It's easy to add 2 and 2 together, and come up with 4. When we are talking about adding numbers together context doesn't come into it. But behaviour isn't a number. Behaviour always depends on context. In the enrichment group I run, I see many people concerned that allowing a dog to rip open a … Continue reading Behaviour isn’t a number
Recently I read, on social media, that we should not allow our young dogs to play with other dogs. The suggestion was that it causes reactivity or that dogs will injure people as they attempt to play with other dogs. There was also a suggestion that reactivity has increased in line with the practice of … Continue reading Is socialisation causing reactivity?
We can often be torn between training methods. Ethics are constantly shifting and what may once have been common practice is now unacceptable to many. Even simple and straightforward exercises have been brought into question. Recently I've even seen posts about the legitimacy of teaching sit. We want to use good methods and avoid bad … Continue reading What’s the best way to train my dog?
It’s the end of an era and the books have gone away
The word ‘dominant’ has become a dirty word in the dog training world. It’s become emotionally charged and we usually can’t use it without stirring up a hornet’s nest. Even at university we were advised to talk in terms of socially competitive rather than dominant. The problem is that the word ‘dominant’ has been used … Continue reading Dominance and Dogs
Enrichment is becoming commonplace, but why might some dogs appear disinterested? It could be that the dog isn’t sufficiently motivated to work at getting the food. Perhaps he gets plenty of similar food for free (in a bowl) and can easily do without whatever extra is in the enrichment toy. Or perhaps the food … Continue reading Why dogs might not be interested in enrichment feeding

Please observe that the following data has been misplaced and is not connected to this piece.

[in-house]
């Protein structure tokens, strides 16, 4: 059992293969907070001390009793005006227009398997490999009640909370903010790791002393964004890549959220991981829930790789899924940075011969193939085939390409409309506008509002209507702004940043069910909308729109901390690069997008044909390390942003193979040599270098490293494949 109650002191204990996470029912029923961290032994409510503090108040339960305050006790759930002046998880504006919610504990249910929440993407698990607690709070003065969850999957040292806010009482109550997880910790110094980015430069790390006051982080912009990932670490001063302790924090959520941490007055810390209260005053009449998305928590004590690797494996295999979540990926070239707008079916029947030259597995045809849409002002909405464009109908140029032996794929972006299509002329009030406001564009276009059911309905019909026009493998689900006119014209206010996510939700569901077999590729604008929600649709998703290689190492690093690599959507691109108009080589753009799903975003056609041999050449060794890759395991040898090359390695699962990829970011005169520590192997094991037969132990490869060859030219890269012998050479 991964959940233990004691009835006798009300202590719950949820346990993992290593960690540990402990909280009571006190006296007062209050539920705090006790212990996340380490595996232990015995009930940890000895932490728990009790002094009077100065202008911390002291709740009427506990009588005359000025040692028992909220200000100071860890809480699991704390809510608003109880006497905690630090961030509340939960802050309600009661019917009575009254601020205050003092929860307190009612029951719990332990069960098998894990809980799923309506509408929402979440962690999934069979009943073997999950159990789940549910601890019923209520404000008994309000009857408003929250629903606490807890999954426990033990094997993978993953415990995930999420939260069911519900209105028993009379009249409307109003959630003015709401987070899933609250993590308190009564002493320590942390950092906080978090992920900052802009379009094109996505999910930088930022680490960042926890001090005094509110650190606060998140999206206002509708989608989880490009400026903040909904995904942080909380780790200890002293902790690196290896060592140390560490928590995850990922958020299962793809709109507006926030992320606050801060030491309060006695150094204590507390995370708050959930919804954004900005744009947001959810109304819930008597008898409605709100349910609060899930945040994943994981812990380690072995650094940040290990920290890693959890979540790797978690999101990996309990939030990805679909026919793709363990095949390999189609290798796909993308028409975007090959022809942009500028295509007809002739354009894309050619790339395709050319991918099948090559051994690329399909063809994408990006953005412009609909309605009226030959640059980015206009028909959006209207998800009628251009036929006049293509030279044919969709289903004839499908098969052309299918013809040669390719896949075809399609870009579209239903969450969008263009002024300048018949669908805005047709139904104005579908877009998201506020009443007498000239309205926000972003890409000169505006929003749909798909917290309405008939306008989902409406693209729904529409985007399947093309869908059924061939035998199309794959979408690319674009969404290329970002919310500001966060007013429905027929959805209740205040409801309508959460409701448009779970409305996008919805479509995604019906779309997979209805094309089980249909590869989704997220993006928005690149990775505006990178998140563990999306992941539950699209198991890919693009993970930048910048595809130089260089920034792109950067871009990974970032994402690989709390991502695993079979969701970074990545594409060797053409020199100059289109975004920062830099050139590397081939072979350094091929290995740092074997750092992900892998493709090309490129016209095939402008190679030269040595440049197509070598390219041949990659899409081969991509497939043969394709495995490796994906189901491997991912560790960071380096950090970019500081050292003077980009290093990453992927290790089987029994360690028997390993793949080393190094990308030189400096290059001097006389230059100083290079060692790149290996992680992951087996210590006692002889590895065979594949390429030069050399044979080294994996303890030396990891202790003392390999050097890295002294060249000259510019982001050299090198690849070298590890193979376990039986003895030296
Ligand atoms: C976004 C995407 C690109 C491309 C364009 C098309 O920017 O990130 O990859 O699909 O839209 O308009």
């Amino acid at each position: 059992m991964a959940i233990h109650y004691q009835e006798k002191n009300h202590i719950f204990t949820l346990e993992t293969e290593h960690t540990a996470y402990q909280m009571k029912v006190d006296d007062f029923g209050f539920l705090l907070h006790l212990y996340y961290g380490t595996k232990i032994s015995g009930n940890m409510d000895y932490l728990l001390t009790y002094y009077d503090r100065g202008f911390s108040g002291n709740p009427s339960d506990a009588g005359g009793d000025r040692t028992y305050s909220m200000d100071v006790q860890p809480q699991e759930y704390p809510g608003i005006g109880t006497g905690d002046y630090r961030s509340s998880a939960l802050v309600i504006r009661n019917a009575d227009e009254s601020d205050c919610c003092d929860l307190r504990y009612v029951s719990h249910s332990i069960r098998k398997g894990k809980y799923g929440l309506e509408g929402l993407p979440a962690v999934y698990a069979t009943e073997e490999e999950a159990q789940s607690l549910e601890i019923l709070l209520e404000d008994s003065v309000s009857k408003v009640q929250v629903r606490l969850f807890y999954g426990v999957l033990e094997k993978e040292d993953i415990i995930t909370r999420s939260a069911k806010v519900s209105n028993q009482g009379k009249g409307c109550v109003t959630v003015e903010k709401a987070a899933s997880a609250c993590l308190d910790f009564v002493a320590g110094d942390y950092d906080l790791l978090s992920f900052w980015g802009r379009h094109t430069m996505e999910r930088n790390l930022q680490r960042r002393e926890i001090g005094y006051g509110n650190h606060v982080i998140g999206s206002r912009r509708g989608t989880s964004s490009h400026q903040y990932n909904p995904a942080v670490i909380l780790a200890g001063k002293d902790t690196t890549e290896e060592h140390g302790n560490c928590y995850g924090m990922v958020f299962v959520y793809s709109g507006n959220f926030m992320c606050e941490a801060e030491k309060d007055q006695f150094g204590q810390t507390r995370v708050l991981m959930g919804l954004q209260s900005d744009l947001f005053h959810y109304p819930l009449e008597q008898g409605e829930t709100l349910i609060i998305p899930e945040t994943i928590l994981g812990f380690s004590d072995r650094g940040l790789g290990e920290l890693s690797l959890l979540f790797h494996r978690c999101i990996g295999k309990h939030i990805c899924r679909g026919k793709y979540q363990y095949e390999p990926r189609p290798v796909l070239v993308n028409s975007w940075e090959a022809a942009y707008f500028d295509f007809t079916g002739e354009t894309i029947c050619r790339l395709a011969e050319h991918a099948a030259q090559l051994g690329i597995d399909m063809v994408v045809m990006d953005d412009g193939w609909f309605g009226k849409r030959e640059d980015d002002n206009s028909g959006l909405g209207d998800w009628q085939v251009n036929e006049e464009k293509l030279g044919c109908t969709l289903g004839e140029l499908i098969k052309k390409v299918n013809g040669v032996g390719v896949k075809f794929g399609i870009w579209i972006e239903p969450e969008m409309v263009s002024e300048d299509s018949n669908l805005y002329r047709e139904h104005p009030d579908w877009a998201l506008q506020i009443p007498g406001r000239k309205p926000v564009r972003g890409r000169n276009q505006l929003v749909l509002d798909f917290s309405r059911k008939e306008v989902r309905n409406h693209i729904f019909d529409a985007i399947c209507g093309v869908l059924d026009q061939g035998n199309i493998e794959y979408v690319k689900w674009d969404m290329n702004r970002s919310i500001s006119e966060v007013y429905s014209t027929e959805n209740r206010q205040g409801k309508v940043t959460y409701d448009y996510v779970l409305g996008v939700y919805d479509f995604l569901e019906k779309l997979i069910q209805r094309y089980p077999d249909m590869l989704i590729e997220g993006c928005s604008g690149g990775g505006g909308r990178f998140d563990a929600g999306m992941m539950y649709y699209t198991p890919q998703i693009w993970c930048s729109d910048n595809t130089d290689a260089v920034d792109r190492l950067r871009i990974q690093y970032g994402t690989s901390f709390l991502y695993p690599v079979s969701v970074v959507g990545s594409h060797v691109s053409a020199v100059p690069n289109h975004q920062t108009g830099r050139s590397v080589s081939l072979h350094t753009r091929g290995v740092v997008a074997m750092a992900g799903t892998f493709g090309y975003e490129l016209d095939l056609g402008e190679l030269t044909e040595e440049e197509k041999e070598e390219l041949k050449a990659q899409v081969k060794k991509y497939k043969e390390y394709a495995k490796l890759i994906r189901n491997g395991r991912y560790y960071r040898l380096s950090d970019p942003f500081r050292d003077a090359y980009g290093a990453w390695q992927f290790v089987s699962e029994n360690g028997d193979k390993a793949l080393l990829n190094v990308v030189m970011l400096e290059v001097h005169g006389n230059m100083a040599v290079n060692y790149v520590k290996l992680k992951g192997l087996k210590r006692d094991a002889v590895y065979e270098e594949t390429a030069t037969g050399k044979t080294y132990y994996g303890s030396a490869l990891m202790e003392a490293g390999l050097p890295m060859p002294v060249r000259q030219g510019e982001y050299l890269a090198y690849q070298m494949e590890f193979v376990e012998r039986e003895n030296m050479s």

The dogs’ most closely related species is the wolf (Canis lupus). Domestication most likely began just 20,000 years ago. Although people often compare the domesticated dog with modern wolves, dogs are actually more closely related to an extinct wolf sister-group than they are to any wolves living today. You could say they are distant cousins; … Continue reading The Evolution of Dogs
Prenatal 0-63 days: From the moment of conception it takes just 63 days for the mother to give birth to a newborn puppy.Neonatal 0 – 2 weeks: The Pup’s eyes and ear canals are closed but he’s able to smell, taste and vocalise a stress response. He is highly vulnerable as he can’t yet regulate … Continue reading 12 stages of a dog’s life
Reward the good, ignore the bad, is a common dog training phrase. But it's somewhat of a misunderstanding of learning theory. Learning theory tells us that animals are more likely to repeat behaviour which is rewarded (reinforced), and that unrewarded behaviour is likely to go away (known as extinction). Ignoring unwanted behaviour, however, doesn’t guarantee that it … Continue reading Reward the good, ignore the bad. Absolutely not!
Instinctive drift The preparedness of animals to seek appetitive and avoid aversive stimuli is fundamental to their ability to learn through operant conditioning (Jablonsky and DeVries, 1972). However, although operant learning has been used to train various species to perform particular behaviours, the learned behaviour may drift towards an innate species-specific behaviour. For example, Breland … Continue reading The importance of understanding an animal’s instinctive behaviour repertoire